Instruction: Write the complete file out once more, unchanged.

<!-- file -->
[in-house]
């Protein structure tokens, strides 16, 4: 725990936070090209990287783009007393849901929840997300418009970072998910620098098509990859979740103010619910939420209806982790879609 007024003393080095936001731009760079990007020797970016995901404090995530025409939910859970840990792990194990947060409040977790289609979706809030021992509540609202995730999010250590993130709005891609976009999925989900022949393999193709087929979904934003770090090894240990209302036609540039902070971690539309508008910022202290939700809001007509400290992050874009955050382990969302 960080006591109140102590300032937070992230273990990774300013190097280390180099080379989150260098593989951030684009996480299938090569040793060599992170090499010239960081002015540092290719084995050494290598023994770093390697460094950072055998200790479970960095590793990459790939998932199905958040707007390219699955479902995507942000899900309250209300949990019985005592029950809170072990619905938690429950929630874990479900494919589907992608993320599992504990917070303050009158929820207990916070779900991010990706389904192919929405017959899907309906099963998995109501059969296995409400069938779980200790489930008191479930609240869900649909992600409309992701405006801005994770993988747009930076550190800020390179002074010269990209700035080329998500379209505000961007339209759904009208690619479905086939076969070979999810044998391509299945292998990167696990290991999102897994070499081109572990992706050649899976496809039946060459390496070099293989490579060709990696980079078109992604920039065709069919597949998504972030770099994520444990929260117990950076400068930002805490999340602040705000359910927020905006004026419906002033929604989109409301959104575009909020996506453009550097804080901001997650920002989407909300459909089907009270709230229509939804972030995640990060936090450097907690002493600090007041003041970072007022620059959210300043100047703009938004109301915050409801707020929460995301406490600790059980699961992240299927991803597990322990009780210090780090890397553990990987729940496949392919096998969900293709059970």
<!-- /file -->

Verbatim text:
[in-house]
């Protein structure tokens, strides 16, 4: 725990936070090209990287783009007393849901929840997300418009970072998910620098098509990859979740103010619910939420209806982790879609 007024003393080095936001731009760079990007020797970016995901404090995530025409939910859970840990792990194990947060409040977790289609979706809030021992509540609202995730999010250590993130709005891609976009999925989900022949393999193709087929979904934003770090090894240990209302036609540039902070971690539309508008910022202290939700809001007509400290992050874009955050382990969302 960080006591109140102590300032937070992230273990990774300013190097280390180099080379989150260098593989951030684009996480299938090569040793060599992170090499010239960081002015540092290719084995050494290598023994770093390697460094950072055998200790479970960095590793990459790939998932199905958040707007390219699955479902995507942000899900309250209300949990019985005592029950809170072990619905938690429950929630874990479900494919589907992608993320599992504990917070303050009158929820207990916070779900991010990706389904192919929405017959899907309906099963998995109501059969296995409400069938779980200790489930008191479930609240869900649909992600409309992701405006801005994770993988747009930076550190800020390179002074010269990209700035080329998500379209505000961007339209759904009208690619479905086939076969070979999810044998391509299945292998990167696990290991999102897994070499081109572990992706050649899976496809039946060459390496070099293989490579060709990696980079078109992604920039065709069919597949998504972030770099994520444990929260117990950076400068930002805490999340602040705000359910927020905006004026419906002033929604989109409301959104575009909020996506453009550097804080901001997650920002989407909300459909089907009270709230229509939804972030995640990060936090450097907690002493600090007041003041970072007022620059959210300043100047703009938004109301915050409801707020929460995301406490600790059980699961992240299927991803597990322990009780210090780090890397553990990987729940496949392919096998969900293709059970």